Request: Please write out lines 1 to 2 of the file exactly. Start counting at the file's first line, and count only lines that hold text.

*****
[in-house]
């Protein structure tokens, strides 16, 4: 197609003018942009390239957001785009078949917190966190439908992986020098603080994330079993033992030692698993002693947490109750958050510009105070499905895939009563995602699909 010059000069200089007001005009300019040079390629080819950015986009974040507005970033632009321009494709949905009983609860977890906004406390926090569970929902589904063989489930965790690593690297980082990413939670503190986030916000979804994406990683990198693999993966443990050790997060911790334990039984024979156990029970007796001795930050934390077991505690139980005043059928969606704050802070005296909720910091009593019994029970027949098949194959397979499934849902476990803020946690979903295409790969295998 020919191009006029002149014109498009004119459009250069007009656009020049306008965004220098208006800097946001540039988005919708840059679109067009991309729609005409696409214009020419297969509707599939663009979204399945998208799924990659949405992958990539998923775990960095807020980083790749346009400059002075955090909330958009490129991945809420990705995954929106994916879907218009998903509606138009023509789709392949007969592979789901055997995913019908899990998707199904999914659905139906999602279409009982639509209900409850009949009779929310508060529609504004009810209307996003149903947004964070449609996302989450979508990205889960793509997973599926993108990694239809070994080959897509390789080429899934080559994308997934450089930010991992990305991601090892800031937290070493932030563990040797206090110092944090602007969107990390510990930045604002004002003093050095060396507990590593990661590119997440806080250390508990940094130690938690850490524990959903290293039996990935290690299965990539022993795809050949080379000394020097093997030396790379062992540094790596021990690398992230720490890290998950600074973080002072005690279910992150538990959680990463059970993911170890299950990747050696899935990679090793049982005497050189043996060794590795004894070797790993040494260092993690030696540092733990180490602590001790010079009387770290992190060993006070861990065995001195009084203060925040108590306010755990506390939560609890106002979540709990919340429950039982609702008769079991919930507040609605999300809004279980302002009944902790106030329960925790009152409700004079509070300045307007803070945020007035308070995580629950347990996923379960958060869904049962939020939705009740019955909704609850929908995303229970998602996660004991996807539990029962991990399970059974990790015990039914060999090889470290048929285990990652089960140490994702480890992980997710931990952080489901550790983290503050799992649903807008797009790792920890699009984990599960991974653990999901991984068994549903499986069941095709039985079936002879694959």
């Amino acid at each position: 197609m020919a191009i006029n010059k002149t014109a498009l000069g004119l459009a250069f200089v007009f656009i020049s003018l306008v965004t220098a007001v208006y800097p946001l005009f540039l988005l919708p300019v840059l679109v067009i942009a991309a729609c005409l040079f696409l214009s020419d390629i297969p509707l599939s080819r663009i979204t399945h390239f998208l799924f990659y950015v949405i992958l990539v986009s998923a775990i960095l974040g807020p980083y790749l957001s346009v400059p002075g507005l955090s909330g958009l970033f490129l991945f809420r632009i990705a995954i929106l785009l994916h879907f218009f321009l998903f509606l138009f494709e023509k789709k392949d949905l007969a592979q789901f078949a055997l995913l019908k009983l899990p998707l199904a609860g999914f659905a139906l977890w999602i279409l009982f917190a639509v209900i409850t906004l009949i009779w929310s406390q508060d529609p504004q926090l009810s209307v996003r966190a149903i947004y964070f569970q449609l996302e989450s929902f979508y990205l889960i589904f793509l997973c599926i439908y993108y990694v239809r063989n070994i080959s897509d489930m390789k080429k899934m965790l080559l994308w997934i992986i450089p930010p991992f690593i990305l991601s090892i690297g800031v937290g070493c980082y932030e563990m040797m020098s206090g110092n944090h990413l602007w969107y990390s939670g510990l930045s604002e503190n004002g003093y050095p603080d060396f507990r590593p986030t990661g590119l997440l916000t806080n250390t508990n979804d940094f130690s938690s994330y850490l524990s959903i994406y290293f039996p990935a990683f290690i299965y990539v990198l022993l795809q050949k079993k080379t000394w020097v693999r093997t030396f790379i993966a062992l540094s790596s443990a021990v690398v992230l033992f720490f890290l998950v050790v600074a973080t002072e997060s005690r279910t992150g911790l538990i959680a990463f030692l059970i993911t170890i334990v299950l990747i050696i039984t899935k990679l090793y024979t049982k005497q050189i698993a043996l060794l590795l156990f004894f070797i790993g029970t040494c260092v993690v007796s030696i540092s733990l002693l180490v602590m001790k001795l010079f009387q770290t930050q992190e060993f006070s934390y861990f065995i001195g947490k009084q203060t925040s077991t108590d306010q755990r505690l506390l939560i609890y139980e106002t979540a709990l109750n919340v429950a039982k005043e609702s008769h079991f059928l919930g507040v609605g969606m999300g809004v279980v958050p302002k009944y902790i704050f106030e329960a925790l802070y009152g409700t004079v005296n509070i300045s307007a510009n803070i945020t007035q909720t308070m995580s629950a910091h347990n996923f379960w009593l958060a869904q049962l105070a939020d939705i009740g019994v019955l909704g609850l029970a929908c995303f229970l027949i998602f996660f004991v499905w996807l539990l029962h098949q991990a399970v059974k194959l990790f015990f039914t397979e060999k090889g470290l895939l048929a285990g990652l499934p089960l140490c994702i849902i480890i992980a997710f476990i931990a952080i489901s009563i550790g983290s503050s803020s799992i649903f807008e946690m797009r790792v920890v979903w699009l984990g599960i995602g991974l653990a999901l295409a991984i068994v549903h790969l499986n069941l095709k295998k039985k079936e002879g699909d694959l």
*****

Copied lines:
[in-house]
């Protein structure tokens, strides 16, 4: 197609003018942009390239957001785009078949917190966190439908992986020098603080994330079993033992030692698993002693947490109750958050510009105070499905895939009563995602699909 010059000069200089007001005009300019040079390629080819950015986009974040507005970033632009321009494709949905009983609860977890906004406390926090569970929902589904063989489930965790690593690297980082990413939670503190986030916000979804994406990683990198693999993966443990050790997060911790334990039984024979156990029970007796001795930050934390077991505690139980005043059928969606704050802070005296909720910091009593019994029970027949098949194959397979499934849902476990803020946690979903295409790969295998 020919191009006029002149014109498009004119459009250069007009656009020049306008965004220098208006800097946001540039988005919708840059679109067009991309729609005409696409214009020419297969509707599939663009979204399945998208799924990659949405992958990539998923775990960095807020980083790749346009400059002075955090909330958009490129991945809420990705995954929106994916879907218009998903509606138009023509789709392949007969592979789901055997995913019908899990998707199904999914659905139906999602279409009982639509209900409850009949009779929310508060529609504004009810209307996003149903947004964070449609996302989450979508990205889960793509997973599926993108990694239809070994080959897509390789080429899934080559994308997934450089930010991992990305991601090892800031937290070493932030563990040797206090110092944090602007969107990390510990930045604002004002003093050095060396507990590593990661590119997440806080250390508990940094130690938690850490524990959903290293039996990935290690299965990539022993795809050949080379000394020097093997030396790379062992540094790596021990690398992230720490890290998950600074973080002072005690279910992150538990959680990463059970993911170890299950990747050696899935990679090793049982005497050189043996060794590795004894070797790993040494260092993690030696540092733990180490602590001790010079009387770290992190060993006070861990065995001195009084203060925040108590306010755990506390939560609890106002979540709990919340429950039982609702008769079991919930507040609605999300809004279980302002009944902790106030329960925790009152409700004079509070300045307007803070945020007035308070995580629950347990996923379960958060869904049962939020939705009740019955909704609850929908995303229970998602996660004991996807539990029962991990399970059974990790015990039914060999090889470290048929285990990652089960140490994702480890992980997710931990952080489901550790983290503050799992649903807008797009790792920890699009984990599960991974653990999901991984068994549903499986069941095709039985079936002879694959």